Climate-change negotiators meeting in Bonn today approved the last few remaining technical provisions for REDD+, creating a standardized set of mechanisms that countries can begin incorporating into their climate strategies. Still unclear, however, is whether countries can meet their emission-reduction obligations by reducing deforestation abroad.
Whatever drove them, climate negotiators here celebrated the inauguration of their headquarters in the repurposed “World Conference Center Bonn” with a draft agreement on how to slow climate change by reducing deforestation in developing countries. The agreement (available to the right) resolves all of the outstanding technical issues on how to Reduce Emissions from Deforestation and Degradation of forests (called “REDD+” within the UNFCCC), and it provides a clear set of standardized rules for developing REDD finance, but it also leaves the larger policy issues of how finance will flow to these activities open until year-end climate talks in Paris.
“Today’s breakthrough was unexpected, and countries should be praised for their hard work over the last decade,” wrote Gustavo Silva-Chí¡vez, who manages the Forest Trends REDDX tracking initiative, in the Forest Trends blog. “While REDD+ is finished on paper, the Paris global deal must provide the policy certainty to implement REDD+ on the ground.”
The new draft was finalized last night by the Subsidiary Body for Scientific and Technical Advice (SBSTA) and approved by the REDD+ Working Group this morning. It provides clarity on how safeguards and non-carbon benefits are addressed, as well as on how non-market approaches are implemented. These were the three issues that SBSTA was charged with addressing at this session, and they complement the “REDD Rulebook” that was adopted at year-end talks in Warsaw.
The new draft won’t officially be enshrined in the UNFCCC until it’s approved by high-level negotiators at year-end talks in Paris, just as the Rulebook was approved at the end of 2013 in Paris. The two-year-old Rulebook covers issues related to carbon accounting, such as how to monitor national forests, how to address the drivers of deforestation and forest degradation, and how to measure, report and verify activities designed to slow deforestation. The issues resolved today were considered stickier than those enshrined in the Rulebook, and many had expected them to be punted to the Paris talks – largely because even pro-REDD countries were perceived to be holding the mechanisms as bargaining chips.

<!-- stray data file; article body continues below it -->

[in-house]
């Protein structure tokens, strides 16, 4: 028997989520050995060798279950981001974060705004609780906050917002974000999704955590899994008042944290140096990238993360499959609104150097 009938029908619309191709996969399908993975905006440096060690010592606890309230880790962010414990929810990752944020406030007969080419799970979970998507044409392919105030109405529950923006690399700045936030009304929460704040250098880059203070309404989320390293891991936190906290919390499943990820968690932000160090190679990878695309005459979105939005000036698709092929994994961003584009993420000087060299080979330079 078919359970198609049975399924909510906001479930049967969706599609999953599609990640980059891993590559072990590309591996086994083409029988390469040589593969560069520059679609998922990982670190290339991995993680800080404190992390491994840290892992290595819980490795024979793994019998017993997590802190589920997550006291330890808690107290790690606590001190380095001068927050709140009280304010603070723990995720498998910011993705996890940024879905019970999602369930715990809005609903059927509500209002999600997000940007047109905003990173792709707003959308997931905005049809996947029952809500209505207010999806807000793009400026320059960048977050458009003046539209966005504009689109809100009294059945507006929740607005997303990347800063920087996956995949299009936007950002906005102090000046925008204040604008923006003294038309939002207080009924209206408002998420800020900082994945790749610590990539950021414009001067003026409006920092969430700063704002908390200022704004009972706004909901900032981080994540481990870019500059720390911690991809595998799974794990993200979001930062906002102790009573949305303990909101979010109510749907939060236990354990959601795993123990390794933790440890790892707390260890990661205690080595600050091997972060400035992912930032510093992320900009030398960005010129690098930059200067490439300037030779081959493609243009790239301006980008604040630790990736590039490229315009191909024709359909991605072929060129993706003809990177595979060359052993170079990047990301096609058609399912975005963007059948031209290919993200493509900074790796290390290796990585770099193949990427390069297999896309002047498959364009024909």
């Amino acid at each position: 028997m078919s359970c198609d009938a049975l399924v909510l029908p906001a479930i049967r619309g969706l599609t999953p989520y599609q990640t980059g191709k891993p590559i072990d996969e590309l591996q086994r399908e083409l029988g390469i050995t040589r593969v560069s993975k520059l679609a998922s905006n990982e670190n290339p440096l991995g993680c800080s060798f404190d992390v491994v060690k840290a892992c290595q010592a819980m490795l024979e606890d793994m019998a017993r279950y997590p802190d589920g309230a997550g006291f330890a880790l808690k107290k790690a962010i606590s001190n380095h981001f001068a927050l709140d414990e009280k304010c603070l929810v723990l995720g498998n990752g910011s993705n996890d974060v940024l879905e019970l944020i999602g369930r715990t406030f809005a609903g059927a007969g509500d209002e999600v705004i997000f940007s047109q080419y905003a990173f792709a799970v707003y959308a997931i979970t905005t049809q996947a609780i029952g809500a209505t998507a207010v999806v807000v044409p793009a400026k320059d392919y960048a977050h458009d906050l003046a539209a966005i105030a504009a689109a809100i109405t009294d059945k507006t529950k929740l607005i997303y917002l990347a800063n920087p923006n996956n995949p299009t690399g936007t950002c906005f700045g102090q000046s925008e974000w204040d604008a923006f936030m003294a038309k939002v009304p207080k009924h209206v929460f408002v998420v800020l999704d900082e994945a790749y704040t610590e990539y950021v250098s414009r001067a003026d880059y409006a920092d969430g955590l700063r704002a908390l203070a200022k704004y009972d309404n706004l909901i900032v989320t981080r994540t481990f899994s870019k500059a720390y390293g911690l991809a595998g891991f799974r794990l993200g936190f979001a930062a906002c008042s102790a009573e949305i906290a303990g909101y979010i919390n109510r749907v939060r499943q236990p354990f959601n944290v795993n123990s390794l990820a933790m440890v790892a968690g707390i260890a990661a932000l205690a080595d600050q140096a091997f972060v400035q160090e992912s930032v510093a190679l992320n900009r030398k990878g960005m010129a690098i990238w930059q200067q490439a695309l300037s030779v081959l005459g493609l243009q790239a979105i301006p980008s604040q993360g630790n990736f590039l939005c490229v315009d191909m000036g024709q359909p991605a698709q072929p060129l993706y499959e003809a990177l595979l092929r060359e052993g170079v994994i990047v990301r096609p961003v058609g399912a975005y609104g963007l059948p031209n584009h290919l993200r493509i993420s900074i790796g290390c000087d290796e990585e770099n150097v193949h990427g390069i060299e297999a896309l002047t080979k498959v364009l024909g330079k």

“I think this will increase the confidence of everybody – both donors and the forest countries – that REDD can be done in a transparent and inclusive way with environmental credibility,” said Duncan Marsh, Director of International Climate Policy at The Nature Conservancy. “The fact that countries in these REDD negotiations were able to get to an agreement here two days before the conference ended is a great signal for Paris.”
What Happens Now?
With REDD+ completed, countries can more aggressively incorporate it into their national climate action plans, or “Intended Nationally-Determined Contributions” (INDCs), although they won’t know until Paris how such inclusion will be recognized.
REDD+ Negotiators celebrate Tuesday’s historic agreement with a group photo. After ten long and often tempestuous years, they never have to see each other again.
So far, only eight countries have submitted INDCs, and none of the industrial emitters have included the use of REDD+ to meet their reduction targets; but Pipa Elias, also of TNC, points out that Mexico has offered to use REDD+ internally to reduce emissions and seems to be floating the idea of attracting REDD finance to beat them.
In its INDC, the country already said it would unconditionally reduce its emissions to a level 25% below the business-as-usual scenario by 2030, but it said it would set a more ambitious target of 40% if it received financial resources and technology – possibly through REDD finance.